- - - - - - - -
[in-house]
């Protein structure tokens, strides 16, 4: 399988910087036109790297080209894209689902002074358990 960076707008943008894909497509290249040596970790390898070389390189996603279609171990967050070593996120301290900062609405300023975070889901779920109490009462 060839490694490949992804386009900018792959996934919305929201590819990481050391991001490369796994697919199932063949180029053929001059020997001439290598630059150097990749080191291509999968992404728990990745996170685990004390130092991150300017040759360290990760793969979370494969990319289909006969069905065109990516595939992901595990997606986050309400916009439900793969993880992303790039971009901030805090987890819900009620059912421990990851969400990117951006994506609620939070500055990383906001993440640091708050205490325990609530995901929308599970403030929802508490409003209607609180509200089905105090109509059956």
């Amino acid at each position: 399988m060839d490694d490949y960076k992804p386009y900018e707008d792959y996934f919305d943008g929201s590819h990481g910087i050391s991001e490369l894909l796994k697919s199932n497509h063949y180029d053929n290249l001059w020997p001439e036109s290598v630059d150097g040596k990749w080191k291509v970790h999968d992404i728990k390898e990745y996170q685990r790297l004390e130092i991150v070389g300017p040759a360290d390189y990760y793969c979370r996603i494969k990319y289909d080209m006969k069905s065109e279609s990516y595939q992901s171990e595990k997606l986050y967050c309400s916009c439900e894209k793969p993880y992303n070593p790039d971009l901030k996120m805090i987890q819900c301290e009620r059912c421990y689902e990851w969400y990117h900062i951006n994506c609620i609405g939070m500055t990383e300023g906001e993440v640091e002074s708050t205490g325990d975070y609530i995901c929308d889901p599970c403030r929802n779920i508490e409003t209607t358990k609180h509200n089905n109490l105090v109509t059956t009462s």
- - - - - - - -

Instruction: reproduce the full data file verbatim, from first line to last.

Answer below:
[in-house]
């Protein structure tokens, strides 16, 4: 399988910087036109790297080209894209689902002074358990 960076707008943008894909497509290249040596970790390898070389390189996603279609171990967050070593996120301290900062609405300023975070889901779920109490009462 060839490694490949992804386009900018792959996934919305929201590819990481050391991001490369796994697919199932063949180029053929001059020997001439290598630059150097990749080191291509999968992404728990990745996170685990004390130092991150300017040759360290990760793969979370494969990319289909006969069905065109990516595939992901595990997606986050309400916009439900793969993880992303790039971009901030805090987890819900009620059912421990990851969400990117951006994506609620939070500055990383906001993440640091708050205490325990609530995901929308599970403030929802508490409003209607609180509200089905105090109509059956």
């Amino acid at each position: 399988m060839d490694d490949y960076k992804p386009y900018e707008d792959y996934f919305d943008g929201s590819h990481g910087i050391s991001e490369l894909l796994k697919s199932n497509h063949y180029d053929n290249l001059w020997p001439e036109s290598v630059d150097g040596k990749w080191k291509v970790h999968d992404i728990k390898e990745y996170q685990r790297l004390e130092i991150v070389g300017p040759a360290d390189y990760y793969c979370r996603i494969k990319y289909d080209m006969k069905s065109e279609s990516y595939q992901s171990e595990k997606l986050y967050c309400s916009c439900e894209k793969p993880y992303n070593p790039d971009l901030k996120m805090i987890q819900c301290e009620r059912c421990y689902e990851w969400y990117h900062i951006n994506c609620i609405g939070m500055t990383e300023g906001e993440v640091e002074s708050t205490g325990d975070y609530i995901c929308d889901p599970c403030r929802n779920i508490e409003t209607t358990k609180h509200n089905n109490l105090v109509t059956t009462s």